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Three money mistakes women make all the time

(Source: Getty)

It’s no secret that Australian women come out behind men on the financial front. 

We retire with close to half the savings of men (an average of $197,000 vs $105,000). We battle a persistent pay gap (14% in 2019), and are under-represented in the ranks of investors (31% of women invest in shares compared to 44% of men).  

The reasons for this are complex and mostly structural. I’m a big believer in working to change the system, but we should also look at how we can improve our own money situation.

While writing about women and money over the last four years, a lot of women have expressed a sense of being outside the world of finance and investment. And no wonder – the finance sector is still dominated by men. 

So I want women to rethink their relationship with money. I want them to feel empowered about making financial decisions for the long term. If I could sum it up, I want to see women stop making these three mistakes.

1. Selling yourself short

I’ve heard so many women say ‘I’m not good with money’ or ‘I don’t really get finance stuff’. But in fact, most women are fine with money management day-to-day; they just get put off by the men in suits talking about investments with lots of jargon.

The key to confidence is simply taking an interest. That’s why I started Fierce Girl Finance – I wanted to show women that financial education doesn’t have to be stuffy or scary.

That ‘if you can shop for clothes, you can shop for shares. And that if you can get the hang of applying fake eyelashes, you can get the hang of stock markets.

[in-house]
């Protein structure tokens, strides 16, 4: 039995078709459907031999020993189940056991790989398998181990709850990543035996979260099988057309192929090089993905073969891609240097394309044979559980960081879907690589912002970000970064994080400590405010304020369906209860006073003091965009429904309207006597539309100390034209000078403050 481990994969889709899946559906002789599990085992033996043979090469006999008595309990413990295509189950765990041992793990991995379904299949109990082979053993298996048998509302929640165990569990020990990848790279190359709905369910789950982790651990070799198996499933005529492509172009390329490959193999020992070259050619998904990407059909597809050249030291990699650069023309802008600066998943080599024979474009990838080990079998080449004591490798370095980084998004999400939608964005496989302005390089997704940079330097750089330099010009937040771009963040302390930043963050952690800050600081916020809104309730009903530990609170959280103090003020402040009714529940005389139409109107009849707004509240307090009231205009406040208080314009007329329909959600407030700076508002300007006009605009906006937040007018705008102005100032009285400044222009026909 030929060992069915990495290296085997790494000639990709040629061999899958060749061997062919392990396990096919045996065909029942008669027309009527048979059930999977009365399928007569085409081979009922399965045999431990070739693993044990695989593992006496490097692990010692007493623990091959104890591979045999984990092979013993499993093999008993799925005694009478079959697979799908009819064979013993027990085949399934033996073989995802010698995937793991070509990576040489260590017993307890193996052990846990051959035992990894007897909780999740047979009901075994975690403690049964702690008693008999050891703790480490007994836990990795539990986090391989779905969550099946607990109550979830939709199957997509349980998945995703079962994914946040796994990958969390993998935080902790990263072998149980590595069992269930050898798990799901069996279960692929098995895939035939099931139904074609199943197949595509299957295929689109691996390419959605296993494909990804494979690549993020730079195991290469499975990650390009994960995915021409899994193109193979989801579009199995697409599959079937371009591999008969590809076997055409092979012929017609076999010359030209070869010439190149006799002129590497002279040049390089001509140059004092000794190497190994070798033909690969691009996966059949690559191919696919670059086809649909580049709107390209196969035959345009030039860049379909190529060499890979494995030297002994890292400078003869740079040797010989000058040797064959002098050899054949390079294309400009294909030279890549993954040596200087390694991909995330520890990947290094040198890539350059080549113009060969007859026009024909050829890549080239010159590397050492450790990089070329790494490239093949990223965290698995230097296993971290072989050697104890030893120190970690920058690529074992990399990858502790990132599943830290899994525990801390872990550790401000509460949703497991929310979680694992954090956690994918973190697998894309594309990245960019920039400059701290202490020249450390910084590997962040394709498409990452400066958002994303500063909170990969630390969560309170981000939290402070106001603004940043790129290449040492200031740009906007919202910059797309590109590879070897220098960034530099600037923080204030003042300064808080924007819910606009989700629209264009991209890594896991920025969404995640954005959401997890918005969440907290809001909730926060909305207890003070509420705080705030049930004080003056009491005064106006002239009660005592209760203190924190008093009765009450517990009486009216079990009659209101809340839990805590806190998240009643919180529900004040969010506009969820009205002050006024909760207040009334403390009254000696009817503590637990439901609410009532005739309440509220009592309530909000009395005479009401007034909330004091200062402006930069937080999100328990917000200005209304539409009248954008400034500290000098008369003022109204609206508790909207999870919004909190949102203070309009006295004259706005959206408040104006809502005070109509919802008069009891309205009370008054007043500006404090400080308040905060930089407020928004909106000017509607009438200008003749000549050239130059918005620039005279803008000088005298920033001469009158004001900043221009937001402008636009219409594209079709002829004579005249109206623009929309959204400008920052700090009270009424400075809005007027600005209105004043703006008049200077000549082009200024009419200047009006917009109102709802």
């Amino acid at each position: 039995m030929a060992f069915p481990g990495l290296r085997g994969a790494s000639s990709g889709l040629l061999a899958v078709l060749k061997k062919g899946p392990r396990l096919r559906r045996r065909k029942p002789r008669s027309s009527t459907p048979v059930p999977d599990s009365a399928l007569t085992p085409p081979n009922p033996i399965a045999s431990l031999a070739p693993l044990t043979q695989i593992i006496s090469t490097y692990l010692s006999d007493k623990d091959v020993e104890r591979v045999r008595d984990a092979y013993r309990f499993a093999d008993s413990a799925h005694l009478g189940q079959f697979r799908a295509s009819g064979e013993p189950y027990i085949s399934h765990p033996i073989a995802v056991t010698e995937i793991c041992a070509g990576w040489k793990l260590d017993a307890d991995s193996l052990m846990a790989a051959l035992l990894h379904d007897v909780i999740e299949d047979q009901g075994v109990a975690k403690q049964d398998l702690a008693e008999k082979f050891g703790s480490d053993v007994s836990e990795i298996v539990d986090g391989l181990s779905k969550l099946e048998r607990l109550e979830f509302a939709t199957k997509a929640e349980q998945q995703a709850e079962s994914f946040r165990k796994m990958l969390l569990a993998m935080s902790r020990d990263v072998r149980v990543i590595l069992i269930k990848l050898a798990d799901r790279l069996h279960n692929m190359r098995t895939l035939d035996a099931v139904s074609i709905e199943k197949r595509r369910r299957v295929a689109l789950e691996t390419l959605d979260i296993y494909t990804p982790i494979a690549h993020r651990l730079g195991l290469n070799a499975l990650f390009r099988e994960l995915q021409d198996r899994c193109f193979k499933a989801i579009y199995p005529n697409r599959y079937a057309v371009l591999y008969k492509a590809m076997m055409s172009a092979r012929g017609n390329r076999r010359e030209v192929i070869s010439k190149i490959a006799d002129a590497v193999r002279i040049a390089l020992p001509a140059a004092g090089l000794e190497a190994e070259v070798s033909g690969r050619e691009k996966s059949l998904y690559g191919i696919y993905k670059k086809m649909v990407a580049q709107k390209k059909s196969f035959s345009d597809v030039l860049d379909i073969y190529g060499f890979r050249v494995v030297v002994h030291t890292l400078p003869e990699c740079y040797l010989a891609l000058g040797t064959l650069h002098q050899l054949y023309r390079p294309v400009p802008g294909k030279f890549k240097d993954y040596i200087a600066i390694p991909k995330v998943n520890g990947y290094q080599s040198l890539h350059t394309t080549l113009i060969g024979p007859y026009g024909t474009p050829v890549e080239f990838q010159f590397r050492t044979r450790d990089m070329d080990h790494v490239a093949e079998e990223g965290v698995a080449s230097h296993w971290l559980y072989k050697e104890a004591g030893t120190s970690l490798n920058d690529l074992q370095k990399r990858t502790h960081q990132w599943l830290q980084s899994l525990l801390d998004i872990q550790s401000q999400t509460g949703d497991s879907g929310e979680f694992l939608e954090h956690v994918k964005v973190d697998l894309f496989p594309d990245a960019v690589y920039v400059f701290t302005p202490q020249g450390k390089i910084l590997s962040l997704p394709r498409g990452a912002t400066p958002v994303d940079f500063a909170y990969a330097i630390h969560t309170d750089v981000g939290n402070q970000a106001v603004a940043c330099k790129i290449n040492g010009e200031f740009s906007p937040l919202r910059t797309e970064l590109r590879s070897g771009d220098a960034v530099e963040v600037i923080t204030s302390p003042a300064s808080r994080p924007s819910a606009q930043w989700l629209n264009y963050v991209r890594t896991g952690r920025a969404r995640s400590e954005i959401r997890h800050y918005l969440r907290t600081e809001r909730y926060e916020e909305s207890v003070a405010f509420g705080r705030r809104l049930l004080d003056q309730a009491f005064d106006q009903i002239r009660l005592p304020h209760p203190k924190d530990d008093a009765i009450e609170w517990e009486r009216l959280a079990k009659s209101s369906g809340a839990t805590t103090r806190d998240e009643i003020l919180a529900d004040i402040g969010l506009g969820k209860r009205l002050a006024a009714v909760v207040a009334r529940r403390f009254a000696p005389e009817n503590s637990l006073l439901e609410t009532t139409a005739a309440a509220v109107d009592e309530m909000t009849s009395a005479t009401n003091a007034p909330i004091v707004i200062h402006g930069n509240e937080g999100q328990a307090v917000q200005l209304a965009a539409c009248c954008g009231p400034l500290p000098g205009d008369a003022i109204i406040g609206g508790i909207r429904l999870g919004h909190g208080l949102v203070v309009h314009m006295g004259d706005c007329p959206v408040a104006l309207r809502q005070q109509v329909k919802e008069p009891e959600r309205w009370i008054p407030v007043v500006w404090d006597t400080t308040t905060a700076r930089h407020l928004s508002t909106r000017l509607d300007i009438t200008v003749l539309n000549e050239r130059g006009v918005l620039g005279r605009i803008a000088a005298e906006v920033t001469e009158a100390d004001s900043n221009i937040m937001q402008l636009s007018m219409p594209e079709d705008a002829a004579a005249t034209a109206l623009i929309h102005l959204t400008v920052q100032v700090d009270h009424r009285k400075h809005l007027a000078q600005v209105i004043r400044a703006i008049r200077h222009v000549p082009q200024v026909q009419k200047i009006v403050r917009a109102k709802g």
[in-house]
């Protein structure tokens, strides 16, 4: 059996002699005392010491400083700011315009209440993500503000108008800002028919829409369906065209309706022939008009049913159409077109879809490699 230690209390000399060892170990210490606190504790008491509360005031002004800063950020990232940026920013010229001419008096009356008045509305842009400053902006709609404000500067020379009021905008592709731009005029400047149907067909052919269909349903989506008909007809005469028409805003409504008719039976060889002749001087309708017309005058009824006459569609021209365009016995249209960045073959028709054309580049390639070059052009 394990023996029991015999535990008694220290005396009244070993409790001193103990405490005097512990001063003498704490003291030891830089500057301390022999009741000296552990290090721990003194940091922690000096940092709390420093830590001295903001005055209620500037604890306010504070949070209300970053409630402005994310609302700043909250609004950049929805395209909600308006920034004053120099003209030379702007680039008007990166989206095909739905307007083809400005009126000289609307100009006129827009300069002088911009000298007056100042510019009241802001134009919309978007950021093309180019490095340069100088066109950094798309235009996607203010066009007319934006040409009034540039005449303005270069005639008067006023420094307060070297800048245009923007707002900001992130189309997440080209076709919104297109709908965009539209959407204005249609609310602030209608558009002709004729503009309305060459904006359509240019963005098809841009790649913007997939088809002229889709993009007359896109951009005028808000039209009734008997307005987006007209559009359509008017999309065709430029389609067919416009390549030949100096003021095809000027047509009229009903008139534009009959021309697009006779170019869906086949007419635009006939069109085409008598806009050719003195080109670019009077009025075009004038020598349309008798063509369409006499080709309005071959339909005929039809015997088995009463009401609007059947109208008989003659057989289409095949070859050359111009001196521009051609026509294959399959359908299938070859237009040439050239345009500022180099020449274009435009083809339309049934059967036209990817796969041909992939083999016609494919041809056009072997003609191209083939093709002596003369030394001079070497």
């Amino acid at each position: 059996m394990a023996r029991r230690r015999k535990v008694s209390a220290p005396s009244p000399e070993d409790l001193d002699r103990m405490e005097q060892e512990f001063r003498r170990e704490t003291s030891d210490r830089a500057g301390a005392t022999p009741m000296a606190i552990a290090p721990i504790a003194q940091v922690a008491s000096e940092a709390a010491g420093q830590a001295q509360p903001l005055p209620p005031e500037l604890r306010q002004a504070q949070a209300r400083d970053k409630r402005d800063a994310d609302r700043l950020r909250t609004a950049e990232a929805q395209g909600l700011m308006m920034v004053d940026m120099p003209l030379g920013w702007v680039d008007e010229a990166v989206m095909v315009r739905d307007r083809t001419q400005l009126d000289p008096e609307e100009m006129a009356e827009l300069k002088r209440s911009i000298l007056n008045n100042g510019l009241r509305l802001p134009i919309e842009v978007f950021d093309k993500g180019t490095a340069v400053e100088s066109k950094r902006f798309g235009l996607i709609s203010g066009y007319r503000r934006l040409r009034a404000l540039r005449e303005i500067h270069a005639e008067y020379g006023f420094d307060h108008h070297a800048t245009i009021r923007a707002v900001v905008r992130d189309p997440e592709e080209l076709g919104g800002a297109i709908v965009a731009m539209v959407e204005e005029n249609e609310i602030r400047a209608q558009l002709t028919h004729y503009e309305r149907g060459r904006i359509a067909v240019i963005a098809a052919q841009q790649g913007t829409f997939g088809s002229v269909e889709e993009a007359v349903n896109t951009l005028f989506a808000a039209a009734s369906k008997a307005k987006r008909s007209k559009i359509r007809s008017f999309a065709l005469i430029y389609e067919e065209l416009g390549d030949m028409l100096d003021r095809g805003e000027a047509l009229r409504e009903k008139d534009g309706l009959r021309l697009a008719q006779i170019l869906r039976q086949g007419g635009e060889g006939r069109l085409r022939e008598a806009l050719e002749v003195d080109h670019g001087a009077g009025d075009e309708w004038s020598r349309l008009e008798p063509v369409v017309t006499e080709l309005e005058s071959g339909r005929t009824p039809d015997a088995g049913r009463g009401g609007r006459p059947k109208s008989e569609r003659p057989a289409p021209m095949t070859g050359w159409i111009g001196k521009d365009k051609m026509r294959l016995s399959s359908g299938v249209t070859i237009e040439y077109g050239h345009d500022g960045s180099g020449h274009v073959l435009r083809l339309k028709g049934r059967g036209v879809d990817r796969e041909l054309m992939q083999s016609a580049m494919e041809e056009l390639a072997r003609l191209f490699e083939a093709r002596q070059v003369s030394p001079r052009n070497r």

And so, I encourage all my ladies out there to rethink the story they tell themselves about money.

2. Not thinking big

Setting goals is key to success in any area – and money's no different. But beyond buying a home, we aren't encouraged to think about the big, hairy goals for building wealth.

When you speak to a financial adviser, one of the most powerful parts of the process is goal-setting. Yep – sitting down and discussing what you want to achieve.

But you don’t need an adviser to do this – you just need a notepad, a night at home and maybe a glass of wine!

If you commit to thinking about what you want to achieve with money – five, ten or fifty years from now – it will give you much more clarity about how to get there. And more importantly, show you that you can get there.

3. Thinking you need to be rich to invest

A lot of people underestimate the magic of compounding. Or to put it another way, they don’t realise they can get big returns from small amounts – especially if they start early. 

Compounding means you earn returns on top of returns – or as I like to say, free money on top of free money. It’s hard to explain but easy to show in a diagram, generated by MoneySmart’s fantastic calculator

If you start with $10,000, add $100 a month over ten years, it means almost half of the growth is generated by compounding (based on a 5 per cent return rate).

By allocating even a small amount to investing (or saving) over time, you can reap the rewards of compound returns.

The key is to realise 'it's never too early to start'. Although, it’s never too late either. 

Belinda White is the founder of Fierce Girl Finance.

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